More than a century after first emerging into the fogbound, gas lit streets of Victorian London, ‘Sherlock Holmes’ is still universally recognisable – he has been reworked and adapted more than any other fictional character. And each nation, culture, and historical era has appropriated Holmes in its own particular ways - which other fictional character could be used as part of Allied anti-Nazi propaganda films during World War II whilst being simultaneously celebrated by Hitler and his acolytes at Berchtesgaden? And who else but Holmes could find themselves the subject of both a much-loved period adaptation produced within the Cold War Soviet Union as well as a cartoon for young children in Japan? Whatever the country, whenever the time, Sherlock Holmes maintains an on-going and unwavering presence within most national cultures. This paper will explore the nature and range of various international reworkings of the legend of Sherlock Holmes and will consider quite why he remains such a high-profile figure within global popular culture.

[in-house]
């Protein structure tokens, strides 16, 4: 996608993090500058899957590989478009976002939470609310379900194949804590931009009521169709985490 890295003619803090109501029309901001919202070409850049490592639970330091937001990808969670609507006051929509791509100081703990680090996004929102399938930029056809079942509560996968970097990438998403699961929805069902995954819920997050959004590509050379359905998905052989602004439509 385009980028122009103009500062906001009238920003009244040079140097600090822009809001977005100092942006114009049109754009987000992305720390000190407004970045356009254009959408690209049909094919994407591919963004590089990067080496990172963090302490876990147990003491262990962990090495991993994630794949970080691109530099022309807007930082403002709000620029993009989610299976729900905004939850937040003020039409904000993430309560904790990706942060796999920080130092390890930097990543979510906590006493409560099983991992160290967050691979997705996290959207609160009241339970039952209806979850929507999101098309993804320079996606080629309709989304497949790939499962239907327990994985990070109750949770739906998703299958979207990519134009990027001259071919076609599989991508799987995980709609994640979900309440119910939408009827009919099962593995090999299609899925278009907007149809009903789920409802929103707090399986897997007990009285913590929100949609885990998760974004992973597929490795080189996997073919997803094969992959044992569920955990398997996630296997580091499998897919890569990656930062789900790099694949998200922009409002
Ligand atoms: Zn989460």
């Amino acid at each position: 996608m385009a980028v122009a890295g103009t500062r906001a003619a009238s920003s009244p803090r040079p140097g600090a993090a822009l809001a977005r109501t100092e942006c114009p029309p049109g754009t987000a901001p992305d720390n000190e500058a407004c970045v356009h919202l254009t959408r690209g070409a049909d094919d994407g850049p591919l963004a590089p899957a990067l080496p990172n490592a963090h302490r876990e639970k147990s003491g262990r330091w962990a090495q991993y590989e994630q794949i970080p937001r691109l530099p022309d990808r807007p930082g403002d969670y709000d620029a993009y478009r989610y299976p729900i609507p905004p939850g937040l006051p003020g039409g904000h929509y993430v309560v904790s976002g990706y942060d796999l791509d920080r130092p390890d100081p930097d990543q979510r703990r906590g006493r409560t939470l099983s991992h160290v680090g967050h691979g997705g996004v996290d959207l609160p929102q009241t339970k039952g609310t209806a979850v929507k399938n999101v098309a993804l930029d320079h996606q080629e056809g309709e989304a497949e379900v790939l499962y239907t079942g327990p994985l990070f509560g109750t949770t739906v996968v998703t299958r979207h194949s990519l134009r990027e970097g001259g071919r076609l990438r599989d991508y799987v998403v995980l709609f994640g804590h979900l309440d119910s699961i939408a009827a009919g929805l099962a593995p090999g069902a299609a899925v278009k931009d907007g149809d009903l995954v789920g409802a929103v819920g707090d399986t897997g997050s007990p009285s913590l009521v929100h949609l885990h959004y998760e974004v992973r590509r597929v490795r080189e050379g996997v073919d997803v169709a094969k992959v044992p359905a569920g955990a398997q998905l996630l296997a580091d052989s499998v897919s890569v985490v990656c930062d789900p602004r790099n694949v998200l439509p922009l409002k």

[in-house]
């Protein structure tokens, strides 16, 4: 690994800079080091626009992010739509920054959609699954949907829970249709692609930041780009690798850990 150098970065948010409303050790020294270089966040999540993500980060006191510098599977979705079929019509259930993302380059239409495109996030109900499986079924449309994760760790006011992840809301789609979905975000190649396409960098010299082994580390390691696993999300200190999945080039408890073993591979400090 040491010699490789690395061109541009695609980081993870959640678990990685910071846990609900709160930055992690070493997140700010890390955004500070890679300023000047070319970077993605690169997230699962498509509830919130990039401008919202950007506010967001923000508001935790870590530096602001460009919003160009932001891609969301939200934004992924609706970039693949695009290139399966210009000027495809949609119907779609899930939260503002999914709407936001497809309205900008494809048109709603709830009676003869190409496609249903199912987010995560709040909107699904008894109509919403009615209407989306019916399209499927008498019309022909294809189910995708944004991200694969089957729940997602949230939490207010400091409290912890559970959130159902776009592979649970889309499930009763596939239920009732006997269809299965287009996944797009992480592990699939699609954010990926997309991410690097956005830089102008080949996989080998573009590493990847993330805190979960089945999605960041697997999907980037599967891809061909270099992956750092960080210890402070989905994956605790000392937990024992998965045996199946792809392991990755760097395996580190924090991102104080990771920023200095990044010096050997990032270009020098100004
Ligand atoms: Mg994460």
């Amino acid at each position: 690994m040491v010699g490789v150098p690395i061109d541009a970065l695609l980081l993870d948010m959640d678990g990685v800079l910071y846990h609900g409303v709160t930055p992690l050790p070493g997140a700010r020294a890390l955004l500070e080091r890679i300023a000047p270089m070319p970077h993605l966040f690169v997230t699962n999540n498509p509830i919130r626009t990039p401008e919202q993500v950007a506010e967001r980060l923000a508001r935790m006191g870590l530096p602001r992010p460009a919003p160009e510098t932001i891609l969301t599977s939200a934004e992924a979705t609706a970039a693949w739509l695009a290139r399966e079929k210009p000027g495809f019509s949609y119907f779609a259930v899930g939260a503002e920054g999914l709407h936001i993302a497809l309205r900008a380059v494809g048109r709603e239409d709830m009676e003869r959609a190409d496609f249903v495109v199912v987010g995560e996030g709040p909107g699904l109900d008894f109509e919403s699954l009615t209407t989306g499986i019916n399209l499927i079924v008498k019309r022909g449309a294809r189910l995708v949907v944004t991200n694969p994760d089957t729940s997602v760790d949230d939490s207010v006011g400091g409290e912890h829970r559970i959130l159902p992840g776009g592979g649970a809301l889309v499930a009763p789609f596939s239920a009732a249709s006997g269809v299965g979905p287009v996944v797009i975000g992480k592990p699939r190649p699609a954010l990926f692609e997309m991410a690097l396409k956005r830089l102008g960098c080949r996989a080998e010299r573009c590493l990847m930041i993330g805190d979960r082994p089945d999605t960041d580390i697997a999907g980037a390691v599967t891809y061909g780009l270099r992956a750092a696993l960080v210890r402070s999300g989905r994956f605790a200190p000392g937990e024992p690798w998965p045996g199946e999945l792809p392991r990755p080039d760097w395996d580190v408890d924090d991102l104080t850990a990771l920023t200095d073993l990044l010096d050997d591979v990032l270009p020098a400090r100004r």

Neil McCaw graduated in History with English in 1993 and with a PhD in George Eliot and Victorian Historiography in 1996. He has been employed at the University of Winchester in its various guises since then, becoming Reader in Victorian Literature in 2009 and being awarded a Chair in 2014. During his time at Winchester he created the BA (Hons) Creative Writing and Creative & Professional Writing single honours programmes, serving as Programme Leader for 10 years, and has chaired both Faculty RKE and REF Unit of Assessment committees. Neil’s publications include books on George Eliot, Nineteenth-century Anglo-Irish writing, television crime adaptations, and literary-critical skills and technique, as well as various articles on chapters on related subjects. He has also written a couple of museum exhibitions on Sherlock Holmes that have toured internationally and been attended by large audiences.